Windows NT kernel with many components shared with Windows 8, allowing applications to be easily ported between the two platforms. Windows Phone 8 will also allow devices with larger resolution screens (including 1280x720 and 1280x768 resolutions) and multi-core processors, NFC (which can primarily be used to share content and perform payments), backwards compatibility with Windows Phone 7 apps, improved support for removable storage (which now functions more similarly to how such storage is handled on Windows and Android), a redesigned home screen incorporating resizable tiles across the entire screen, Nokia Maps integration, a new Wallet hub (to integrate NFC payments, coupon websites such as Groupon, and loyalty cards), and "first-class" integration of VoIP applications into the core functions of the OS. Additionally, Windows Phone 8 will include more features aimed at the enterprise market, such as device management, BitLocker encryption, and the ability to create a private marketplace to distribute apps to employeesfeatures expected to meet or exceed the enterprise capabilities of the previous Windows Mobile platform. Additionally, Windows Phone 8 will support over-the-air updates, and all Windows Phone 8 devices will receive software support for at least 18 months after their release.[36] In the interest of ensuring it is released with devices designed to take advantage of its new features, Windows Phone 8 will not be made available as an update for existing Windows Phone 7 devices. However, a future update, Windows Phone 7.8, will backport select features from 8 to the previous OS, including its redesigned home screen.[37] Launch partners include Huawei, Nokia, HTC, and Samsung. Other Windows Phone partners include ZTE and Lenovo. Features User interface Windows Phone features a new user interface, based upon Microsoft's Windows Phone design system, codenamed Metro.[38] The home screen, called the "Start screen", is made up of "Live Tiles". Similar to Windows 8 live tiles. Tiles are links to applications, features, functions and individual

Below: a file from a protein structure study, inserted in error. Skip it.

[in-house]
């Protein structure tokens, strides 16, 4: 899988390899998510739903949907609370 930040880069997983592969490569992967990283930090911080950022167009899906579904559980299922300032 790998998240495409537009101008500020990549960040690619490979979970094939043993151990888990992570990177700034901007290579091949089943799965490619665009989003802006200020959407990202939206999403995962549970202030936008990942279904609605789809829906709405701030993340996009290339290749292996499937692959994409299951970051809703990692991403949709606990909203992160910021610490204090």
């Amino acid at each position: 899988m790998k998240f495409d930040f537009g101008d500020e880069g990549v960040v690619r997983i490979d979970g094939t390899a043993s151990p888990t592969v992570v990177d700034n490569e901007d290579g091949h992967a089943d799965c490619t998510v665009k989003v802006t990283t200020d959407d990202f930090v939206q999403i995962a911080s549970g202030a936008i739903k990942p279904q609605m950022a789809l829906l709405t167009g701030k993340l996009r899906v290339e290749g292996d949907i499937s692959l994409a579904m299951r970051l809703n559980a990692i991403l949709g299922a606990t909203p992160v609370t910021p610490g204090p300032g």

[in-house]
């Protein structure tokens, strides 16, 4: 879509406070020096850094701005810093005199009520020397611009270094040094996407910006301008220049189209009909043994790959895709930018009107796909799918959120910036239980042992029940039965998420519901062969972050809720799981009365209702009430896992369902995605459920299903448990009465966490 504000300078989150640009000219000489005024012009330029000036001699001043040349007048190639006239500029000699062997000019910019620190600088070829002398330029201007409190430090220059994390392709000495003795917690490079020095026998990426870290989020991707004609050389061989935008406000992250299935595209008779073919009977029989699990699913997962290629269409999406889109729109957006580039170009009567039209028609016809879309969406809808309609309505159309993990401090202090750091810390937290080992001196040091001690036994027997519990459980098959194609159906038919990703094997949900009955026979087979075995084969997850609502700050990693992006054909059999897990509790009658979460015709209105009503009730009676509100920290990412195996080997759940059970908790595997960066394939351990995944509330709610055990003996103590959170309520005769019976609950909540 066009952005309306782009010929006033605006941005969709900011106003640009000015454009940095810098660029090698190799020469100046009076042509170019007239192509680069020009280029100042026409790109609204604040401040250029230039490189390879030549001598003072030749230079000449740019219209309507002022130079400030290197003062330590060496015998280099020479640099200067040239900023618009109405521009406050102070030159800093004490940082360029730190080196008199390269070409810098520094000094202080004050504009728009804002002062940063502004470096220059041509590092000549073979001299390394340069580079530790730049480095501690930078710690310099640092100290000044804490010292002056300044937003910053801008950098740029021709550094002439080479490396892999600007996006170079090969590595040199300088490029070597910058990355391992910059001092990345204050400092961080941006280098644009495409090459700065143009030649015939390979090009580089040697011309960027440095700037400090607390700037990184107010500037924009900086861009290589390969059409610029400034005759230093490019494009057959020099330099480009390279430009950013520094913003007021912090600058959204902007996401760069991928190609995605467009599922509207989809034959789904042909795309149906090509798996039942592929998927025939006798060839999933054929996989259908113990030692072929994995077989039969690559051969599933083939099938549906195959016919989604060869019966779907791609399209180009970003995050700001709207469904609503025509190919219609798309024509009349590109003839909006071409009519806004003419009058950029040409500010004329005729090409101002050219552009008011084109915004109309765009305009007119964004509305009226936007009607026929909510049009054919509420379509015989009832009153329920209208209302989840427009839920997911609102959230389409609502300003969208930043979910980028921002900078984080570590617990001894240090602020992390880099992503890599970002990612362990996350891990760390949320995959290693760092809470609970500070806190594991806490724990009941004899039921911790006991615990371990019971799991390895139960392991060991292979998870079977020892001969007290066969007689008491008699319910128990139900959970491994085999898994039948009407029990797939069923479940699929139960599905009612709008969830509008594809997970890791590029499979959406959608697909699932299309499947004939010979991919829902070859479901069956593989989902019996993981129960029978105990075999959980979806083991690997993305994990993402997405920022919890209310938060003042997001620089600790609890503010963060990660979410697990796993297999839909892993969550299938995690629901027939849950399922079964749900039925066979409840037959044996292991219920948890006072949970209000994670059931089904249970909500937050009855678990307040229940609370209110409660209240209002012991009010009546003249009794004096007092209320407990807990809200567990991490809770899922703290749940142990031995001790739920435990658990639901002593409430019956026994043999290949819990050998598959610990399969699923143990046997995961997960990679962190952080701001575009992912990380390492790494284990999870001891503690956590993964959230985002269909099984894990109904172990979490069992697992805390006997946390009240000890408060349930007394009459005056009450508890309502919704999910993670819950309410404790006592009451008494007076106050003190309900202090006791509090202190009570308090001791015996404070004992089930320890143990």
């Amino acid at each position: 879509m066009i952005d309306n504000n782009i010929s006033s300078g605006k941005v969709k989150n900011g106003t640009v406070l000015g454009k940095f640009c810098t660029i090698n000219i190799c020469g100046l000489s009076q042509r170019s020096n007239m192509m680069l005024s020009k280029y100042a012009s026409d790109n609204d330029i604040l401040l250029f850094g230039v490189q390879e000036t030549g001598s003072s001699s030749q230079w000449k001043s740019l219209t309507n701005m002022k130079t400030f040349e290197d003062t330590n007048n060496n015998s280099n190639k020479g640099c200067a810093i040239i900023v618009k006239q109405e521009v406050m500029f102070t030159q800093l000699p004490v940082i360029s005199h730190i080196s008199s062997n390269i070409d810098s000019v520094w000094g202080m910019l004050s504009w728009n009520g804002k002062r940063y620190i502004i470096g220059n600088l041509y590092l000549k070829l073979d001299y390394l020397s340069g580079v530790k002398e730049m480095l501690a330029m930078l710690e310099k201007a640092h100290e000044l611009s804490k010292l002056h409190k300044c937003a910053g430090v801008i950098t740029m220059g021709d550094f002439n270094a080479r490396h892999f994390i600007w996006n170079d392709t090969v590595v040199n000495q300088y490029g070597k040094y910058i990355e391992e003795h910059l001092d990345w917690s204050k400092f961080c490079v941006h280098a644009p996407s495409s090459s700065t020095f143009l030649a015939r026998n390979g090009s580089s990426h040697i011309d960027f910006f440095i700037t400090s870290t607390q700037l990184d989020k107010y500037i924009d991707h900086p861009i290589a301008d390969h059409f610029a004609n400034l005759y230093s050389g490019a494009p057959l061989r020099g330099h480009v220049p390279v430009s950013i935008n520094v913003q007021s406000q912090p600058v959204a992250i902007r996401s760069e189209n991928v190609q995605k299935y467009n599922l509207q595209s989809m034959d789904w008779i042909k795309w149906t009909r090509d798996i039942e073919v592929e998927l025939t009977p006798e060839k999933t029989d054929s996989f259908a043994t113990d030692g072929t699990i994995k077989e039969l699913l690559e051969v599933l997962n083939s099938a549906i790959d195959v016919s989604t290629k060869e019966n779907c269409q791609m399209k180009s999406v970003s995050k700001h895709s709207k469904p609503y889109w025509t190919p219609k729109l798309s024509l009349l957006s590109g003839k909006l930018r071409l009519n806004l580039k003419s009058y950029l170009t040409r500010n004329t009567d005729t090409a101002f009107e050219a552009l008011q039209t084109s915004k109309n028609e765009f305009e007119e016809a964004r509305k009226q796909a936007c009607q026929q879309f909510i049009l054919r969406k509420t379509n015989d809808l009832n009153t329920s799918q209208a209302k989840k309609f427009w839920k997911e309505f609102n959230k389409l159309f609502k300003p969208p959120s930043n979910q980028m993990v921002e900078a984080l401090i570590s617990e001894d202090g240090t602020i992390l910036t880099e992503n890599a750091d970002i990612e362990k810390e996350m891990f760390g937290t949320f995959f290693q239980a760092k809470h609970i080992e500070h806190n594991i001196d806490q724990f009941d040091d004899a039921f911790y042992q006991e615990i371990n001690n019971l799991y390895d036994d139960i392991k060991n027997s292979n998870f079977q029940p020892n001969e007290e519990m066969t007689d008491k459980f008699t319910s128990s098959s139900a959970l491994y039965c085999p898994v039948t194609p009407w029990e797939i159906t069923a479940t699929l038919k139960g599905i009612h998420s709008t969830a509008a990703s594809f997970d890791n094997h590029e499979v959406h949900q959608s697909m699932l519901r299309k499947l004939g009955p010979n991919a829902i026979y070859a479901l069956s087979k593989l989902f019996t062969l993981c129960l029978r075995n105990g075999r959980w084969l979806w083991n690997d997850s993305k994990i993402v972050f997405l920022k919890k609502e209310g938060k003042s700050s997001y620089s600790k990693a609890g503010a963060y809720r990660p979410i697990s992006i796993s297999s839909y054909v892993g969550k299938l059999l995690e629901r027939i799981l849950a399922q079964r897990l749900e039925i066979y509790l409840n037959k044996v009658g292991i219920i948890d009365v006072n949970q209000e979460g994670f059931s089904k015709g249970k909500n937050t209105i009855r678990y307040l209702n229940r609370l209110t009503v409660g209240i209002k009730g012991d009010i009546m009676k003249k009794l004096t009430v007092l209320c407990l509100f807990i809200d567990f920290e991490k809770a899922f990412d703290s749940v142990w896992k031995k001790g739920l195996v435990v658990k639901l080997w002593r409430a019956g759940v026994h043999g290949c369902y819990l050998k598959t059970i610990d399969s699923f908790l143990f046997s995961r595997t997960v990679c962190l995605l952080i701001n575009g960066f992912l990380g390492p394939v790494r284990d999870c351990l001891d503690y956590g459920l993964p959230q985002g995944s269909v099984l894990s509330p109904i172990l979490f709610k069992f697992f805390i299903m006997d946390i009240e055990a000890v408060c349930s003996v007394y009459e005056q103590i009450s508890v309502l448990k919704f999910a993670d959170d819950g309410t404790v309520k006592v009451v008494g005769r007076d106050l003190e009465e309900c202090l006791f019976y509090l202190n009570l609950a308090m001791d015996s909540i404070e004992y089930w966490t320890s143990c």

items (such as contacts, web pages, applications or media items). Users can add, rearrange, or remove tiles.[39] Tiles are dynamic and update in real time for example, the tile for an email account would display the number of unread messages or a tile could display a live update of the weather.[40] Several features of Windows Phone are organized into "hubs", which combine local and online content via Windows Phone's integration with popular social networks such as Facebook, Windows Live, and Twitter.[40] For example, the Pictures hub shows photos captured with the device's camera and the user's Facebook photo albums, and the People hub shows contacts aggregated from multiple sources including Windows Live, Facebook, and Gmail. From the Hub, users can directly comment and 'like' on social network updates. The other built-in hubs are Music and Video (which integrates with Zune), Games (which integrates with Xbox Live), Windows Phone Marketplace, and Microsoft Office.[40] Windows Phone uses multi-touch technology.[40] The default Windows Phone user interface has a dark theme that prolongs battery life on OLED screens as fully black pixels don't emit light.[41] The user may choose a light theme instead, and can also choose from several accent colors.[42] User interface elements such as tiles are shown in the user's chosen accent color. Third-party applications can be automatically themed with these colors.[43][44] Text input Users input text by using an on-screen virtual keyboard, which has a dedicated key for inserting emoticons,[45] and features spell checking[45] and word prediction.[46] App developers (both inhouse and ISV) may specify different versions of the virtual keyboard in order to limit users to certain character sets, such as numeric characters alone. Users may change a word after it has been typed by tapping the word,[47] which will invoke a list of similar words. Pressing and holding certain keys will reveal similar characters. The keys are somewhat larger and spaced farther apart when in landscape mode. Phones may also be made with a hardware keyboard for text input.[48] Messaging